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Moving bridges

How many ways can you move a bridge to let boat traffic through? Well, you can lift it, fold it, curl it, retract it, tilt it, swing it, or submerge it.

Gateshead Millennium Bridge

Mike1024 / Public domain

Bridges are one of those items of engineering that lend themselves to creative solutions. How far can it stretch, how high can it be, can ships pass underneath it, can you make it out of iron? Suspension, cantilevers, arches… it’s engineer nirvana.

A specific subset of bridges have a very specific challenge: how do you move the bridge to make room for passing barges, boats, and ships? You’re probably familiar with the bascule bridge, which operates like two drawbridges that meet in the middle, but there are a whole range of creative and innovative solutions to this simple problem.

I could describe them all, but the Wikipedia user “Y_tambe” put together a fantastic set of illustrative GIFs and I think they’re more eloquent than anything I could write.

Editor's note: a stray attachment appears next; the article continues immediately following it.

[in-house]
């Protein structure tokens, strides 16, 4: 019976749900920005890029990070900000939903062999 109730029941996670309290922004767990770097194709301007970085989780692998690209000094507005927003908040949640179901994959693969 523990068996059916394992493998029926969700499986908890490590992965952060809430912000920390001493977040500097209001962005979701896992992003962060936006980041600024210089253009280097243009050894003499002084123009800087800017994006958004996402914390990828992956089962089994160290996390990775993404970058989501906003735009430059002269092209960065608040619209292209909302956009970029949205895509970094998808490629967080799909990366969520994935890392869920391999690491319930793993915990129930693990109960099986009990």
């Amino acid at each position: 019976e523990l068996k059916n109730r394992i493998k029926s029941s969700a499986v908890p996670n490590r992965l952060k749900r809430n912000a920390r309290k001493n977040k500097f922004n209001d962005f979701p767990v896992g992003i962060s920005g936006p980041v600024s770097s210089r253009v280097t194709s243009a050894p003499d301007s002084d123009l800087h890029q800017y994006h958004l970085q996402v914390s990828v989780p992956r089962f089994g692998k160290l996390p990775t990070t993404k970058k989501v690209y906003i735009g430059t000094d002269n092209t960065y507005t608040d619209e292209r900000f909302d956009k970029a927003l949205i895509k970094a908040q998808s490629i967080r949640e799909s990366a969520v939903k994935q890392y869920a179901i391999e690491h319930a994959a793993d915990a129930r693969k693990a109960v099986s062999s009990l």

Bascule bridges, like the famous Tower Bridge in London, pivot upwards.

Some bascule bridges – like the new Pegasus Bridge in Normandy – don’t pivot, they roll.

Similar to the rolling bridge is the tilt bridge, although instead of rolling up it rolls sideways. The Gateshead Millennium Bridge in England (pictured at the top of this post) is a pretty impressive example of this method.

Folding bridges fold up like a concertina. The Hörn Bridge in Kiel, Germany, is a good example.

Instead of lifting the bridge up you could just retract it like a ship’s gangplank. The Carroll Street Bridge in Brooklyn, New York does this. It was built in 1889, and it is apparently the least used public bridge in New York City.

An obvious solution to this whole problem is to lift the entire bridge up, as in the table and vertical lift bridges. These are common over the Eerie Canal in New York, for example.

If lifting is too much trouble, you could just swing the whole bridge sideways. These bridges are everywhere; the longest one (the El Ferdan Railway Bridge) crosses the Suez Canal in Egypt.

Okay, so much for the common ones. Let’s get weird! How about curling your bridge up into a ball using hydraulic cylinders, like the Rolling Bridge in London?

Or just dropping the whole bridge down under the waterline so that ships can pass over the top, like the ones across the Corinth Canal in Greece? (That’s the canal, by the way, that arguably turns the Peloponnese Peninsula into an island.)

I’ll be honest, I just find all of these GIFs extremely soothing and wanted to share them with you.

[Thanks to Shaun T. for suggesting this topic.]

 

 

Categories: Europe Middle East North & Central America Places Sciences Technology

The Generalist

I live in Auckland, New Zealand, and am curious about most things.

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